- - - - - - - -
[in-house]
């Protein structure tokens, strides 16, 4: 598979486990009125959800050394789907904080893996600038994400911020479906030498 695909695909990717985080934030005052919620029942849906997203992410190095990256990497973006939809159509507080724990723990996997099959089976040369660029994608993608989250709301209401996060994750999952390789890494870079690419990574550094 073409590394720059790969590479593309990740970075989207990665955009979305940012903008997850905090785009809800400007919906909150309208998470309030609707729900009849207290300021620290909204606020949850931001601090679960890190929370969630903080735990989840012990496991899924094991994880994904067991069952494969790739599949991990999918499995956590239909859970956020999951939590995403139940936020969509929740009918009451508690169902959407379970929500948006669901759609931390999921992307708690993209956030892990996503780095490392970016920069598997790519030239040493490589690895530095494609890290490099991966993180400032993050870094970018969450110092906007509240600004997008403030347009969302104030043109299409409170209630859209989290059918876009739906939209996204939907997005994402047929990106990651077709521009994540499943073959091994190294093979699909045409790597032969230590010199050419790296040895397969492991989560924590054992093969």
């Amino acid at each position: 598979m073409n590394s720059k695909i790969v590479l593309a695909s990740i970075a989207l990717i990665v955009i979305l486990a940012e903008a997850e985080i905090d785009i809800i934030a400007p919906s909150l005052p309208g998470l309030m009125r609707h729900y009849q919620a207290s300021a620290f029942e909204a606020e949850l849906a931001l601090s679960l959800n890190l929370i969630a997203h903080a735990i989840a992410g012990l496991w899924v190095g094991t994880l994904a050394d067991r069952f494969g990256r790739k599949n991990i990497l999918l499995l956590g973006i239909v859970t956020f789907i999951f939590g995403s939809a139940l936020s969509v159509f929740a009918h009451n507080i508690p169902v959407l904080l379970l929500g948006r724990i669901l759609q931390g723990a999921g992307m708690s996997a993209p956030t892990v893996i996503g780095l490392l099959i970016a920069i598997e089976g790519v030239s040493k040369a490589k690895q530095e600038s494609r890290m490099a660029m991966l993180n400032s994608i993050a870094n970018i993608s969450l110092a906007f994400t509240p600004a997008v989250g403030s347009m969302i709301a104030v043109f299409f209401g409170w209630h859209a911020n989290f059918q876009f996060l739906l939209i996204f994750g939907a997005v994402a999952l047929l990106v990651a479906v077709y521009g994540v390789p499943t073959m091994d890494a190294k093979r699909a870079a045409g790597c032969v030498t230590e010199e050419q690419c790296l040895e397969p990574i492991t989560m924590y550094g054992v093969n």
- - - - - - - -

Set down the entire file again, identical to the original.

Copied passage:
[in-house]
């Protein structure tokens, strides 16, 4: 598979486990009125959800050394789907904080893996600038994400911020479906030498 695909695909990717985080934030005052919620029942849906997203992410190095990256990497973006939809159509507080724990723990996997099959089976040369660029994608993608989250709301209401996060994750999952390789890494870079690419990574550094 073409590394720059790969590479593309990740970075989207990665955009979305940012903008997850905090785009809800400007919906909150309208998470309030609707729900009849207290300021620290909204606020949850931001601090679960890190929370969630903080735990989840012990496991899924094991994880994904067991069952494969790739599949991990999918499995956590239909859970956020999951939590995403139940936020969509929740009918009451508690169902959407379970929500948006669901759609931390999921992307708690993209956030892990996503780095490392970016920069598997790519030239040493490589690895530095494609890290490099991966993180400032993050870094970018969450110092906007509240600004997008403030347009969302104030043109299409409170209630859209989290059918876009739906939209996204939907997005994402047929990106990651077709521009994540499943073959091994190294093979699909045409790597032969230590010199050419790296040895397969492991989560924590054992093969």
């Amino acid at each position: 598979m073409n590394s720059k695909i790969v590479l593309a695909s990740i970075a989207l990717i990665v955009i979305l486990a940012e903008a997850e985080i905090d785009i809800i934030a400007p919906s909150l005052p309208g998470l309030m009125r609707h729900y009849q919620a207290s300021a620290f029942e909204a606020e949850l849906a931001l601090s679960l959800n890190l929370i969630a997203h903080a735990i989840a992410g012990l496991w899924v190095g094991t994880l994904a050394d067991r069952f494969g990256r790739k599949n991990i990497l999918l499995l956590g973006i239909v859970t956020f789907i999951f939590g995403s939809a139940l936020s969509v159509f929740a009918h009451n507080i508690p169902v959407l904080l379970l929500g948006r724990i669901l759609q931390g723990a999921g992307m708690s996997a993209p956030t892990v893996i996503g780095l490392l099959i970016a920069i598997e089976g790519v030239s040493k040369a490589k690895q530095e600038s494609r890290m490099a660029m991966l993180n400032s994608i993050a870094n970018i993608s969450l110092a906007f994400t509240p600004a997008v989250g403030s347009m969302i709301a104030v043109f299409f209401g409170w209630h859209a911020n989290f059918q876009f996060l739906l939209i996204f994750g939907a997005v994402a999952l047929l990106v990651a479906v077709y521009g994540v390789p499943t073959m091994d890494a190294k093979r699909a870079a045409g790597c032969v030498t230590e010199e050419q690419c790296l040895e397969p990574i492991t989560m924590y550094g054992v093969n």